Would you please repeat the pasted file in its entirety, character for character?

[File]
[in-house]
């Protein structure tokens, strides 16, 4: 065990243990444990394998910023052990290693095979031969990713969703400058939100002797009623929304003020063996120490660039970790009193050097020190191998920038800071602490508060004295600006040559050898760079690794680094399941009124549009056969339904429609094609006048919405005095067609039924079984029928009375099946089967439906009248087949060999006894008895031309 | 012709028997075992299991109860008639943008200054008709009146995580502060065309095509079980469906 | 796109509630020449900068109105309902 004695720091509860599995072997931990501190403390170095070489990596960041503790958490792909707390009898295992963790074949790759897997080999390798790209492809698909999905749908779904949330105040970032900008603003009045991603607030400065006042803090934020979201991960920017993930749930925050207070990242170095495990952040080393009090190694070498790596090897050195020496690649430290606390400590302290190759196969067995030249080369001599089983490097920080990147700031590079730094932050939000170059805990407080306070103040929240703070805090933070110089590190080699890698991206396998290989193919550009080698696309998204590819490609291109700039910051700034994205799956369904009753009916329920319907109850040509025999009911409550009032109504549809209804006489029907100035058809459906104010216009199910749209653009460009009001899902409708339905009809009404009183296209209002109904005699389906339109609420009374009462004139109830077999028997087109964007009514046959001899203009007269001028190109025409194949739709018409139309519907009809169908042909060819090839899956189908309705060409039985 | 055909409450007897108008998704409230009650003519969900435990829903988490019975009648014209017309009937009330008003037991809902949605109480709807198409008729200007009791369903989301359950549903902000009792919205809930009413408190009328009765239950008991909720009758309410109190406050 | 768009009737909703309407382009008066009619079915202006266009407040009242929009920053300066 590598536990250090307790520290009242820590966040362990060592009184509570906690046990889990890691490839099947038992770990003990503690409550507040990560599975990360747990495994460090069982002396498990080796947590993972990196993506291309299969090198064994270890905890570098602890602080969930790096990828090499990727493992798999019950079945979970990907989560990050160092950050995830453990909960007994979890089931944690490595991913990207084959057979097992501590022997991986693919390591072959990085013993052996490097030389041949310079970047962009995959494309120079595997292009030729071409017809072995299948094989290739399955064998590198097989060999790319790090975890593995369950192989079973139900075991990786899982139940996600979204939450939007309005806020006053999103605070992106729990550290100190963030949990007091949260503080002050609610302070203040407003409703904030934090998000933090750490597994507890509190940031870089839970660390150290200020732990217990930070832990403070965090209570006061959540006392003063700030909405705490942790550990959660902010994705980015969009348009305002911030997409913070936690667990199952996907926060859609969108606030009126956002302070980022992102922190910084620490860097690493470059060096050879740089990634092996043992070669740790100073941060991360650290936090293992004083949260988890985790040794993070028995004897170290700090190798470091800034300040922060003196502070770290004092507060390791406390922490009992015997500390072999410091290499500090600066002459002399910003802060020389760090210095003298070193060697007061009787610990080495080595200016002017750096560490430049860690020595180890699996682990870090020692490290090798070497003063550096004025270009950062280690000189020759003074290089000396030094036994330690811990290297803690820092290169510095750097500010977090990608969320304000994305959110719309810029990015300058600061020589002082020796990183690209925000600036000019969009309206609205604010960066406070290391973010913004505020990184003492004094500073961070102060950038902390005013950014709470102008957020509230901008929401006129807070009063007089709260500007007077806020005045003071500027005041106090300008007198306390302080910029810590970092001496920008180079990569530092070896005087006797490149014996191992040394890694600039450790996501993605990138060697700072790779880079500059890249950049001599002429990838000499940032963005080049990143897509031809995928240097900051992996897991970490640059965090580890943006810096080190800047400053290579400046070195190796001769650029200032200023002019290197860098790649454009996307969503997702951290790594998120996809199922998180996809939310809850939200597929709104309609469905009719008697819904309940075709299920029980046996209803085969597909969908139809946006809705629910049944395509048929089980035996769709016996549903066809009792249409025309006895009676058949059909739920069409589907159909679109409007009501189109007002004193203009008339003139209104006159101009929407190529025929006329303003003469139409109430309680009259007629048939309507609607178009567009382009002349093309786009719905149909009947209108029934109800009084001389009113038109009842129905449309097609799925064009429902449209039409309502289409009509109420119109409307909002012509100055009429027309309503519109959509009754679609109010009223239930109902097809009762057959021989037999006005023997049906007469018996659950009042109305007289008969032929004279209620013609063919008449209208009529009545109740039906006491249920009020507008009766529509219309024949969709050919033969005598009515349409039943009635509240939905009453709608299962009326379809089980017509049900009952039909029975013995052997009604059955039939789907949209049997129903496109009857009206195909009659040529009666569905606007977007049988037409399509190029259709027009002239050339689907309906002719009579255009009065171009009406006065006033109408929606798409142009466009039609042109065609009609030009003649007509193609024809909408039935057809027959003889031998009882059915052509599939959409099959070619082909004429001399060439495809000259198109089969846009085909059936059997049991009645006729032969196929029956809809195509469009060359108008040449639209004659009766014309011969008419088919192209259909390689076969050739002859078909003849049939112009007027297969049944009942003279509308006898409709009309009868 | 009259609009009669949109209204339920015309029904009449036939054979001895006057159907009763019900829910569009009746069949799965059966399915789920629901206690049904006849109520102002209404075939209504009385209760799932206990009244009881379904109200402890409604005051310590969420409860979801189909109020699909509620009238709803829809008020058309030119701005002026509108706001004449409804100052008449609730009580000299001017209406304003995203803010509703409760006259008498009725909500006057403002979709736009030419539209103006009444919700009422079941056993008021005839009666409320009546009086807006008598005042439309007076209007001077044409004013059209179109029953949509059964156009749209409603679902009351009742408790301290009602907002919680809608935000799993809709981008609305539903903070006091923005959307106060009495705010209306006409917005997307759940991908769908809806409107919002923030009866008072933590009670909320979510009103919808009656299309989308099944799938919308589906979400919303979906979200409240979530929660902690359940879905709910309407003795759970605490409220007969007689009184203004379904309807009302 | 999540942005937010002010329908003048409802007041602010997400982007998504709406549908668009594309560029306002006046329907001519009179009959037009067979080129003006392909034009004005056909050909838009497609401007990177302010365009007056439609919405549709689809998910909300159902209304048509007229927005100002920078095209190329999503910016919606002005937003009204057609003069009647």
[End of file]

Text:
[in-house]
């Protein structure tokens, strides 16, 4: 065990243990444990394998910023052990290693095979031969990713969703400058939100002797009623929304003020063996120490660039970790009193050097020190191998920038800071602490508060004295600006040559050898760079690794680094399941009124549009056969339904429609094609006048919405005095067609039924079984029928009375099946089967439906009248087949060999006894008895031309 | 012709028997075992299991109860008639943008200054008709009146995580502060065309095509079980469906 | 796109509630020449900068109105309902 004695720091509860599995072997931990501190403390170095070489990596960041503790958490792909707390009898295992963790074949790759897997080999390798790209492809698909999905749908779904949330105040970032900008603003009045991603607030400065006042803090934020979201991960920017993930749930925050207070990242170095495990952040080393009090190694070498790596090897050195020496690649430290606390400590302290190759196969067995030249080369001599089983490097920080990147700031590079730094932050939000170059805990407080306070103040929240703070805090933070110089590190080699890698991206396998290989193919550009080698696309998204590819490609291109700039910051700034994205799956369904009753009916329920319907109850040509025999009911409550009032109504549809209804006489029907100035058809459906104010216009199910749209653009460009009001899902409708339905009809009404009183296209209002109904005699389906339109609420009374009462004139109830077999028997087109964007009514046959001899203009007269001028190109025409194949739709018409139309519907009809169908042909060819090839899956189908309705060409039985 | 055909409450007897108008998704409230009650003519969900435990829903988490019975009648014209017309009937009330008003037991809902949605109480709807198409008729200007009791369903989301359950549903902000009792919205809930009413408190009328009765239950008991909720009758309410109190406050 | 768009009737909703309407382009008066009619079915202006266009407040009242929009920053300066 590598536990250090307790520290009242820590966040362990060592009184509570906690046990889990890691490839099947038992770990003990503690409550507040990560599975990360747990495994460090069982002396498990080796947590993972990196993506291309299969090198064994270890905890570098602890602080969930790096990828090499990727493992798999019950079945979970990907989560990050160092950050995830453990909960007994979890089931944690490595991913990207084959057979097992501590022997991986693919390591072959990085013993052996490097030389041949310079970047962009995959494309120079595997292009030729071409017809072995299948094989290739399955064998590198097989060999790319790090975890593995369950192989079973139900075991990786899982139940996600979204939450939007309005806020006053999103605070992106729990550290100190963030949990007091949260503080002050609610302070203040407003409703904030934090998000933090750490597994507890509190940031870089839970660390150290200020732990217990930070832990403070965090209570006061959540006392003063700030909405705490942790550990959660902010994705980015969009348009305002911030997409913070936690667990199952996907926060859609969108606030009126956002302070980022992102922190910084620490860097690493470059060096050879740089990634092996043992070669740790100073941060991360650290936090293992004083949260988890985790040794993070028995004897170290700090190798470091800034300040922060003196502070770290004092507060390791406390922490009992015997500390072999410091290499500090600066002459002399910003802060020389760090210095003298070193060697007061009787610990080495080595200016002017750096560490430049860690020595180890699996682990870090020692490290090798070497003063550096004025270009950062280690000189020759003074290089000396030094036994330690811990290297803690820092290169510095750097500010977090990608969320304000994305959110719309810029990015300058600061020589002082020796990183690209925000600036000019969009309206609205604010960066406070290391973010913004505020990184003492004094500073961070102060950038902390005013950014709470102008957020509230901008929401006129807070009063007089709260500007007077806020005045003071500027005041106090300008007198306390302080910029810590970092001496920008180079990569530092070896005087006797490149014996191992040394890694600039450790996501993605990138060697700072790779880079500059890249950049001599002429990838000499940032963005080049990143897509031809995928240097900051992996897991970490640059965090580890943006810096080190800047400053290579400046070195190796001769650029200032200023002019290197860098790649454009996307969503997702951290790594998120996809199922998180996809939310809850939200597929709104309609469905009719008697819904309940075709299920029980046996209803085969597909969908139809946006809705629910049944395509048929089980035996769709016996549903066809009792249409025309006895009676058949059909739920069409589907159909679109409007009501189109007002004193203009008339003139209104006159101009929407190529025929006329303003003469139409109430309680009259007629048939309507609607178009567009382009002349093309786009719905149909009947209108029934109800009084001389009113038109009842129905449309097609799925064009429902449209039409309502289409009509109420119109409307909002012509100055009429027309309503519109959509009754679609109010009223239930109902097809009762057959021989037999006005023997049906007469018996659950009042109305007289008969032929004279209620013609063919008449209208009529009545109740039906006491249920009020507008009766529509219309024949969709050919033969005598009515349409039943009635509240939905009453709608299962009326379809089980017509049900009952039909029975013995052997009604059955039939789907949209049997129903496109009857009206195909009659040529009666569905606007977007049988037409399509190029259709027009002239050339689907309906002719009579255009009065171009009406006065006033109408929606798409142009466009039609042109065609009609030009003649007509193609024809909408039935057809027959003889031998009882059915052509599939959409099959070619082909004429001399060439495809000259198109089969846009085909059936059997049991009645006729032969196929029956809809195509469009060359108008040449639209004659009766014309011969008419088919192209259909390689076969050739002859078909003849049939112009007027297969049944009942003279509308006898409709009309009868 | 009259609009009669949109209204339920015309029904009449036939054979001895006057159907009763019900829910569009009746069949799965059966399915789920629901206690049904006849109520102002209404075939209504009385209760799932206990009244009881379904109200402890409604005051310590969420409860979801189909109020699909509620009238709803829809008020058309030119701005002026509108706001004449409804100052008449609730009580000299001017209406304003995203803010509703409760006259008498009725909500006057403002979709736009030419539209103006009444919700009422079941056993008021005839009666409320009546009086807006008598005042439309007076209007001077044409004013059209179109029953949509059964156009749209409603679902009351009742408790301290009602907002919680809608935000799993809709981008609305539903903070006091923005959307106060009495705010209306006409917005997307759940991908769908809806409107919002923030009866008072933590009670909320979510009103919808009656299309989308099944799938919308589906979400919303979906979200409240979530929660902690359940879905709910309407003795759970605490409220007969007689009184203004379904309807009302 | 999540942005937010002010329908003048409802007041602010997400982007998504709406549908668009594309560029306002006046329907001519009179009959037009067979080129003006392909034009004005056909050909838009497609401007990177302010365009007056439609919405549709689809998910909300159902209304048509007229927005100002920078095209190329999503910016919606002005937003009204057609003069009647």